Lost and Henry are just the tip of the iceberg for Story Studio. Before Rift's 2016 release five films are slated to be ready for viewing on the new device.
Not much is known of Oculus' upcoming titles, other than their announcement at Sundance and a few details spilled by members of the creative team. The most divergent film is an action-heavy story called Bullfighter that places viewers square in the crosshairs of a furious and presumably charging bull.
Another interesting title announced was Dear Angelica, helmed by Lost director Unseld. It's premise is described as "how would it feel if we could be inside of an illustration?" which sounds extremely intriguing, to say the least.
Despite not having much knowledge of the announced titles, if Lost and Henry are any indication, Oculus Story Studio will continue to push the envelope of cinema and escort us into the next step of film evolution.
Going to the movies
When the consumer version of the Oculus Rift hits the shelves early next year, you'll be ready to test drive these new film experiences. The Oculus Cinema app, currently available on Gear VR, allows you to walk around a virtual theater, choose a seat and watch both 2D and 3D films in your viewer.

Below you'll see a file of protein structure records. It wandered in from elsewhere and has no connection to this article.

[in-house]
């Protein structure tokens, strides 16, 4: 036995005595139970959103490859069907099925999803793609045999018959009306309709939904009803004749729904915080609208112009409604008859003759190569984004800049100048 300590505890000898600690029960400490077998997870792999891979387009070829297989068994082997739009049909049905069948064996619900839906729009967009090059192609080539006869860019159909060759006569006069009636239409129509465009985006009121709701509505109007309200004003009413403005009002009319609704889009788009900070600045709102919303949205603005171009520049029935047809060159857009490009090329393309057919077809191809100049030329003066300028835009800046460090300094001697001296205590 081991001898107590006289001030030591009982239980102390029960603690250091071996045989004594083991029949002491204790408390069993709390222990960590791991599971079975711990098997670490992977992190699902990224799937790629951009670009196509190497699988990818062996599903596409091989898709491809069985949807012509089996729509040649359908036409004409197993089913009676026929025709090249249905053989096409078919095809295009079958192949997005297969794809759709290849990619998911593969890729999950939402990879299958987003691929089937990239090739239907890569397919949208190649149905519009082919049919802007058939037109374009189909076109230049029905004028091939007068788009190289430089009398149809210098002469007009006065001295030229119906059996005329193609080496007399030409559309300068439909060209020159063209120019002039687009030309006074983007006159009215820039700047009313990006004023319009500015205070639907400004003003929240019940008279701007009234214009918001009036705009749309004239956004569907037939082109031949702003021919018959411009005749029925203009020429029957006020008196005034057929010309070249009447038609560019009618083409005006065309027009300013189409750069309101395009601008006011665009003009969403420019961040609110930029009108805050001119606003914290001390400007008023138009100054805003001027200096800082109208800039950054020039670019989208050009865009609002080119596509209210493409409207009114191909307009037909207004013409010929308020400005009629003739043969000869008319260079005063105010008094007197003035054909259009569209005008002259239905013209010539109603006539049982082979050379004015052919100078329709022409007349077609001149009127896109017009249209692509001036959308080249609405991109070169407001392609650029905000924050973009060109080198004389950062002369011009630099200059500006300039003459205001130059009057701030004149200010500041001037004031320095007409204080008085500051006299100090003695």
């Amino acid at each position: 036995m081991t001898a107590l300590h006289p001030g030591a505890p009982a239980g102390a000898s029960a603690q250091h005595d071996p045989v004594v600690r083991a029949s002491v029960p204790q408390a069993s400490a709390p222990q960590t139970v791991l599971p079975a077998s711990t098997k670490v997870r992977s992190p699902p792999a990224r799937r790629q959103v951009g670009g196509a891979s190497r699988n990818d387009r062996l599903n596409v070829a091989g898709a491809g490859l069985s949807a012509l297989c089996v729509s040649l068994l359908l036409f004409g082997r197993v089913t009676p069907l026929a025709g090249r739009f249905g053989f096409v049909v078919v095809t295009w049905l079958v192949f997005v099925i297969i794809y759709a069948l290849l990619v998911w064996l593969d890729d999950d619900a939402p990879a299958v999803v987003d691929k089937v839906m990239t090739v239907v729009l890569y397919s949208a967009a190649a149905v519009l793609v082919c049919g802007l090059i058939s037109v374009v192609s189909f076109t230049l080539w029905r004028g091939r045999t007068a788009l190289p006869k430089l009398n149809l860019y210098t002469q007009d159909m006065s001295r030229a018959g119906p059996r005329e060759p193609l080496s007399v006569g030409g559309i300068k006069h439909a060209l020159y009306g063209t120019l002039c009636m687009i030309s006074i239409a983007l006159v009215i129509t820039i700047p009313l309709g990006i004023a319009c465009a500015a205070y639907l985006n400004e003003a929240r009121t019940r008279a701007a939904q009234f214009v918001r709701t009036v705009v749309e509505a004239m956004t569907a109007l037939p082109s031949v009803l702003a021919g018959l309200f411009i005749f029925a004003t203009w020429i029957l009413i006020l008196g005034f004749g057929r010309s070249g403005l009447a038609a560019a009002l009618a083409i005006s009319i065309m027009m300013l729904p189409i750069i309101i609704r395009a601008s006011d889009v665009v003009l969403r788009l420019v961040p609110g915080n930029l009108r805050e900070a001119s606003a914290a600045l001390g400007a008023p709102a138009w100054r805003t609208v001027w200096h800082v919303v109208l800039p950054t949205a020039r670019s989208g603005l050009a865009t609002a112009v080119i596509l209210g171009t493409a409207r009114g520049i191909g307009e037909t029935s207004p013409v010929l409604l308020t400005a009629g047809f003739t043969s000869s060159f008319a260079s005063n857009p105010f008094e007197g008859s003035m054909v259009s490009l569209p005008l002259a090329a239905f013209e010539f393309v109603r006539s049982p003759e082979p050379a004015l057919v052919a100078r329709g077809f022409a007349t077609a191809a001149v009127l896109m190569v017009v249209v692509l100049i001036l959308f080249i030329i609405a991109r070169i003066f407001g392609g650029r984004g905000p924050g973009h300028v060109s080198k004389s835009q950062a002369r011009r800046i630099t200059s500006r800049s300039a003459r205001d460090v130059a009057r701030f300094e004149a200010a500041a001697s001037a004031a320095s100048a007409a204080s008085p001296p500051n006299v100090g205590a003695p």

If you're like most people, the idea of sitting in an empty theater is nice, but a bit lonesome. Thankfully, with the release of the Rift, Oculus will bring multiplayer into the mix, making it feel like heading to movies with your friends (but without the overpriced ticket and small child kicking the back of your seat.)
"We already have a lot of internal social functions in Cinema that are going to be rolling out in the next few months," Oculus creator Palmer Luckey told Road to VR, "Things like avatar systems, being able to communicate with people over long distances… rather than just local multiplayer, but having actual long distant multiplayer as well."
The future of virtual film
Regardless of pre-notions on different mediums of film, it's hard to say that Oculus' strides in VR cinema aren't absolutely exhilarating.
Although I'm a firm believer that traditional 2D film will never go out of vogue, the evolution of VR film and the character interaction it promises is something of a brand new front, making storytelling feel fresh again.
Not all film should be applied to the virtual world, of course. As the movement and technology grows, I sincerely hope it won't meet a similar fate as 3D films - where every new movie spat out of Hollywood is retrofitted to a format it wasn't made for.
However, for the films made with VR in mind, this new frontier promises to take us on a cinematic ride unlike any other, and it will be exciting to see where it goes.